Most of your customers may think that their native email security or secure email gateways (SEGs) are preventing phishing emails from reaching users’ inboxes. Unfortunately, threat actors are adapting quickly and changing their tactics, often staying a step ahead of security teams. They are increasingly launching more sophisticated attacks, leveraging platforms like social media to mine data and fine-tune their messaging to get phishing emails into inboxes.
While attacks by these crafty threat actors come in several flavors, a common one that has been observed and is increasingly prevalent is an offer to share a document or, similarly, an urgent directive to act on a document.
The user is presented with a legitimate-looking login page for a trusted brand such as Microsoft Office 365. These templates can be perfect facsimiles. A trained user will spot a problem with the URL – that it does not match the brand. But many users are moving too fast or are distracted. The phish works.
Why are today’s credential harvesting attacks regularly evading costly controls? Threat actors either mimic brands by creating fake pages, or they create accounts on these legitimate services.
This approach is often effective because of the way SEGs work. For one thing, SEGs filter based on whether a URL has been flagged or placed on a deny list. Other reasons why phish stump controls include the fact that SEGs sample from active, ongoing attacks while phishing attackers wage campaigns quickly, and are ended before they can be profiled. Also, SEGs guard against high-volume, spammy messages, while phish are lower volume and often more targeted. SEGs are particularly challenged when attackers spoof legitimate businesses.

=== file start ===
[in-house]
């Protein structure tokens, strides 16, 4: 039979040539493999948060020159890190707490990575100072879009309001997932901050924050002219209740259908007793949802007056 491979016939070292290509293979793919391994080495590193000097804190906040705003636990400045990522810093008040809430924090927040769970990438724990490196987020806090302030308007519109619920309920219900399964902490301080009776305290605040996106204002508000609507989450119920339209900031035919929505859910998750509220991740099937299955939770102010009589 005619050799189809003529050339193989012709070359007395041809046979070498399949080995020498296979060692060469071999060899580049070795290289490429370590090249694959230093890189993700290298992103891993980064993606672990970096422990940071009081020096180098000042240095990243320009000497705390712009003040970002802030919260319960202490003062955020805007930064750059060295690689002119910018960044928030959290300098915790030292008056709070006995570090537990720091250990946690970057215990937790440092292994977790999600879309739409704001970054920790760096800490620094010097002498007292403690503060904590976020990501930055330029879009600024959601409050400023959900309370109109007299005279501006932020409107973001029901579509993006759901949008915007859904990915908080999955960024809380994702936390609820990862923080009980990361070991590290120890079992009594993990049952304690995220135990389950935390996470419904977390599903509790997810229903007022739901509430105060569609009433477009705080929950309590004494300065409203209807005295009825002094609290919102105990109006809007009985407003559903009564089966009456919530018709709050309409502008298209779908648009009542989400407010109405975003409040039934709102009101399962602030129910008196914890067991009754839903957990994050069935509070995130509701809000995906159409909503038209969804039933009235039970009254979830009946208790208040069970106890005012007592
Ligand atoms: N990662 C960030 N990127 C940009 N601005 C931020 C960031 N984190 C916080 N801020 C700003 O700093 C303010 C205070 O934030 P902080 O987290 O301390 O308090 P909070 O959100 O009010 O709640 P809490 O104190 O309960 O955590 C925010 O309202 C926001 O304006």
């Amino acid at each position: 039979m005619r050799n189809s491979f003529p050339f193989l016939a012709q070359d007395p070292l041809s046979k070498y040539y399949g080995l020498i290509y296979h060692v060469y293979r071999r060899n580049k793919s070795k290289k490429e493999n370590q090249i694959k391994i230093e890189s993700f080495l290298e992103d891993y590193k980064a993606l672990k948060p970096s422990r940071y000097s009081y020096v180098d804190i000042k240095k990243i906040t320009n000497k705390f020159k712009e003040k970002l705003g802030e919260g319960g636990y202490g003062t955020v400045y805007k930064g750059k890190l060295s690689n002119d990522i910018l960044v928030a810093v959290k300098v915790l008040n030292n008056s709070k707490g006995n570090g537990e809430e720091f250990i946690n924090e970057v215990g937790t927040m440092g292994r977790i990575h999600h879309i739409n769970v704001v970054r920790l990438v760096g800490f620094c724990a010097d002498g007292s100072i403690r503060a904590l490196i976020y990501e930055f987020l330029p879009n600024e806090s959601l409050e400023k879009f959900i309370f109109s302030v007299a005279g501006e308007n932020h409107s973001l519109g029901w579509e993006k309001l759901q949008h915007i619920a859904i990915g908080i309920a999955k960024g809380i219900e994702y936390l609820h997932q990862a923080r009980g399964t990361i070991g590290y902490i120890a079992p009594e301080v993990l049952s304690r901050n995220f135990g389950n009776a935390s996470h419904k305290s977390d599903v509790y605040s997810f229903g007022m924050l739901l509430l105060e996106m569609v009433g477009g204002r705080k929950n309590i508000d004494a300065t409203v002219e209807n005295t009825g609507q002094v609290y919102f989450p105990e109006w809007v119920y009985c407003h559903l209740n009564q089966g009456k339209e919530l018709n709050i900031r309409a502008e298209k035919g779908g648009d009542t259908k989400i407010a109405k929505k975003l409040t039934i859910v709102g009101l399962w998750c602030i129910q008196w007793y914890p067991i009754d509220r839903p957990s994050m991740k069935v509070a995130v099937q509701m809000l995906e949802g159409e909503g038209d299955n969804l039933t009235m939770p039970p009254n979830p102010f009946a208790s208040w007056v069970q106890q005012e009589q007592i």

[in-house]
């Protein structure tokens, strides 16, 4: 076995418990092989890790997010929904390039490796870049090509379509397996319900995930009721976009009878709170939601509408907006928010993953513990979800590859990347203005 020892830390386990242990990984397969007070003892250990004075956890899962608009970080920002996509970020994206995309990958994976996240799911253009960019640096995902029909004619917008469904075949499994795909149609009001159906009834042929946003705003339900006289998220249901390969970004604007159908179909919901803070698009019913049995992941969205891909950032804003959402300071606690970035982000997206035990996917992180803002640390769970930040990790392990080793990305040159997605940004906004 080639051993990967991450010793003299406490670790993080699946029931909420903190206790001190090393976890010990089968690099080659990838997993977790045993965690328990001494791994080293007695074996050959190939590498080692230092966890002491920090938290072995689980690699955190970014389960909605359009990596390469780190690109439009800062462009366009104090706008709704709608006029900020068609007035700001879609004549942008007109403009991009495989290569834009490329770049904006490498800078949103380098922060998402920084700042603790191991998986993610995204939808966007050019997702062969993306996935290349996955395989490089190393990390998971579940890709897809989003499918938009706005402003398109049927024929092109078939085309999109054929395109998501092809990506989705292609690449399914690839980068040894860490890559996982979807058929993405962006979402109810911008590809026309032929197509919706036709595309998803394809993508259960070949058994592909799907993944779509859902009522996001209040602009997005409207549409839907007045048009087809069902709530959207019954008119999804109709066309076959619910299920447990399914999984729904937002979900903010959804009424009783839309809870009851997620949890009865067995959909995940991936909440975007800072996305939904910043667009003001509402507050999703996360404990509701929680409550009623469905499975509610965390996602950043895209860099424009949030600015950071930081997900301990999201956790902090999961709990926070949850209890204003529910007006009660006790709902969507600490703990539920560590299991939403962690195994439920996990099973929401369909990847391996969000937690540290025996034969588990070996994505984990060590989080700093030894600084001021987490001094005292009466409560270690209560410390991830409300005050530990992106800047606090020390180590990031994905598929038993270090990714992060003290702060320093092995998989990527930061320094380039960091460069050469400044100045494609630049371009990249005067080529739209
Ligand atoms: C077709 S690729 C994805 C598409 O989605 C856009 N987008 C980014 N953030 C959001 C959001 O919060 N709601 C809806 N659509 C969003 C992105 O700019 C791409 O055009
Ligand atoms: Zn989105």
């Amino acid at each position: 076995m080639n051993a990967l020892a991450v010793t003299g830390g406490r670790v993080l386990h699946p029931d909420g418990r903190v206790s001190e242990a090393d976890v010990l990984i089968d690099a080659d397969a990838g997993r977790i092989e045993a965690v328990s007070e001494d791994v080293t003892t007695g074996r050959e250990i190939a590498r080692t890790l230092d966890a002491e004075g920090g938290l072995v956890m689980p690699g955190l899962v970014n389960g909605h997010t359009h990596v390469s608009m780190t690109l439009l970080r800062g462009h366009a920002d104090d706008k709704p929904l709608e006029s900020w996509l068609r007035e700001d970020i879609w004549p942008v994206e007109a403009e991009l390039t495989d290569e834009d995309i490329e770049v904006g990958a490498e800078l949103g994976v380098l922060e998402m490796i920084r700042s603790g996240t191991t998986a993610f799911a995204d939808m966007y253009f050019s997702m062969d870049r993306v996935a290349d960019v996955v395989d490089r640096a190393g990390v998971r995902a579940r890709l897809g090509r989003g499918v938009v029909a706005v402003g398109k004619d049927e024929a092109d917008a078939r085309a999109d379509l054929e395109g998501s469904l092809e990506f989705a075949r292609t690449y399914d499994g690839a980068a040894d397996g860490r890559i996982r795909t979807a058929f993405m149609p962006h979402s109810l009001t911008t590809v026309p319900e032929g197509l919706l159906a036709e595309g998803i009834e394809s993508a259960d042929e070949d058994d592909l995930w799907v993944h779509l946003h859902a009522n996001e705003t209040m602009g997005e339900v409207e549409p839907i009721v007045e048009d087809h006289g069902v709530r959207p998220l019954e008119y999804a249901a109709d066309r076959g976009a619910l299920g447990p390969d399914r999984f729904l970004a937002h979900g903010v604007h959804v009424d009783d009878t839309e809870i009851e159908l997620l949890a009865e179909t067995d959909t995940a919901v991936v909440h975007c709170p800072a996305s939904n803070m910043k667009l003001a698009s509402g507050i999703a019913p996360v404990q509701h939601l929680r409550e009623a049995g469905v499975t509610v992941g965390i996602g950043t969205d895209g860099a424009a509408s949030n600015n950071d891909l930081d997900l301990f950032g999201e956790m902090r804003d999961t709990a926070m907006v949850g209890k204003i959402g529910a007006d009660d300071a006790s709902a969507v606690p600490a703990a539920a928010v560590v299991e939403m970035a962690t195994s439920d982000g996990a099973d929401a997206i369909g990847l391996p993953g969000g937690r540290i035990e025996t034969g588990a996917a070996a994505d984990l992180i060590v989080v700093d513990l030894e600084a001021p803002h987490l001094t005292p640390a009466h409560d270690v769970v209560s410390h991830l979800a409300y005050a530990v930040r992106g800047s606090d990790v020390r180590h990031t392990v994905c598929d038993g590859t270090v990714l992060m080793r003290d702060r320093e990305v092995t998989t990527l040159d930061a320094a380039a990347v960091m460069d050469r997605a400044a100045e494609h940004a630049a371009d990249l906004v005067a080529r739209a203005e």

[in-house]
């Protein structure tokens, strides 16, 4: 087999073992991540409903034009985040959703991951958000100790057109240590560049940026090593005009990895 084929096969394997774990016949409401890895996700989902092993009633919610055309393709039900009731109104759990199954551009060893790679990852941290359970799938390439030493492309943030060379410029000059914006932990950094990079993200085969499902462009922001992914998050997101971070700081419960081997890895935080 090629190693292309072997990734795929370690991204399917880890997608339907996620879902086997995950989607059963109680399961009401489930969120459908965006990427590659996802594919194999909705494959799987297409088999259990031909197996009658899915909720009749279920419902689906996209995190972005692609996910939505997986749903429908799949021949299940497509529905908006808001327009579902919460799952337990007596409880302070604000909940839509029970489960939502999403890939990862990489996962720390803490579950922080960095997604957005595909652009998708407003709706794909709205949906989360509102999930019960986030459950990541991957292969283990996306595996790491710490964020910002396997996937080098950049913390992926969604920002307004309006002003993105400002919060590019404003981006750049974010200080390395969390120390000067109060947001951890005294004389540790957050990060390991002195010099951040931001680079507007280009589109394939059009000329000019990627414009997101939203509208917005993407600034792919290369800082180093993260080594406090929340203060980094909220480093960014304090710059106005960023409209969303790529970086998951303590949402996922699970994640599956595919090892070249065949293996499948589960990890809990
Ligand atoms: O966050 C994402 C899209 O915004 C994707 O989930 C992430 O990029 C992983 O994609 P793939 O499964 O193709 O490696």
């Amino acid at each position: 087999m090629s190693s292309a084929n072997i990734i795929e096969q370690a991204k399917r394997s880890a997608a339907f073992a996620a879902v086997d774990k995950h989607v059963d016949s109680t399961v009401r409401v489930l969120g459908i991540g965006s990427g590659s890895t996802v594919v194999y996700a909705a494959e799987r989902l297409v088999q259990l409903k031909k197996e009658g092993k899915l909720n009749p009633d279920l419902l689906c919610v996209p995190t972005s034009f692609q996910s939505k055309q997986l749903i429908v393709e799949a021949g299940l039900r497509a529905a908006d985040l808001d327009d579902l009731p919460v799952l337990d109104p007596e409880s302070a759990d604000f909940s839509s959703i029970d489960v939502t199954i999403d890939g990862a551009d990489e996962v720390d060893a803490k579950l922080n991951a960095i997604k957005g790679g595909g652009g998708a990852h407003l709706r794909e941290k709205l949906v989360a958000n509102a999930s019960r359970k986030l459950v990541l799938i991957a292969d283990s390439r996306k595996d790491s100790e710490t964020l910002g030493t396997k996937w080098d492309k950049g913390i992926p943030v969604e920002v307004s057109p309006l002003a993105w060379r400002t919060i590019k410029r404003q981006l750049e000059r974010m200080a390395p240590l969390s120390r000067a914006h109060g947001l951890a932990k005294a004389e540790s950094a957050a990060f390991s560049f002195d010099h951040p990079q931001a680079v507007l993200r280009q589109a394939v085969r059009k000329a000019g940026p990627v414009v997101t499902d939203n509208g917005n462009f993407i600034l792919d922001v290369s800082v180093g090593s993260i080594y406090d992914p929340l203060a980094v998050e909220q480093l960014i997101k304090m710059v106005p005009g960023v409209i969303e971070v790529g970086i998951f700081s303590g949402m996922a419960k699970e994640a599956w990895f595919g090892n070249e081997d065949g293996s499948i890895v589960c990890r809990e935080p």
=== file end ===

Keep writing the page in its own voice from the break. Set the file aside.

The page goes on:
SEGs perform well enough for known threats but they start to struggle with unknown threats and newly stood-up campaigns that may be as short-lived as a few minutes. And, if a URL is not on a known-threat list, a SEG will typically deliver it.
What’s really needed is the ability to examine the URL from a technology standpoint.
SEGs also struggle with business email compromise (BEC) attacks. These attacks often contain no flagged keywords, instead using regular language. SEGs can’t stop these if the keyword or other filters don’t alert. A human may notice the request from a fellow employee is coming from a non-work domain, for example, but SEGs aren’t designed to catch this.
What is needed to detect BEC with technology is the ability to read the content of an email and understand it. Characteristics such as the brand impersonation details must be discerned, as well as the email address and name, and the information within the header and email body.
For example, users viewing an email will not visually detect the presence of embedded code. But when the code behind that message is examined, we can detect specialized HTML and CSS styles that can hide words that normally trigger a SEG alarm – words such as ”Password” and “Expiring.” Obviously designed to bypass SEGs, MSPs need additional technology to prevent users from being exposed to malicious emails.
Last, threat actors may insert a CAPTCHA in between the initial email and another redirect to a login page. Can a traditional SEG identify the photographs with the traffic lights? And the ones with the train? No. But by using computer vision and AI, specialized technology can emulate human response to investigate CAPTCHA challenges. AI complements SEG technology by affording more data points to determine if an email is a phish.
MSPs can take heart. Modern anti-phishing technology that uses visual AI to detect and learn from real-world phishing attacks can stop what native email security and SEGs usually can’t. Contact our team to learn more about Cofense Protect MSP. Book a demo to see how you can provide advanced phishing protection to keep your clients safe from today’s most sophisticated phishing attacks.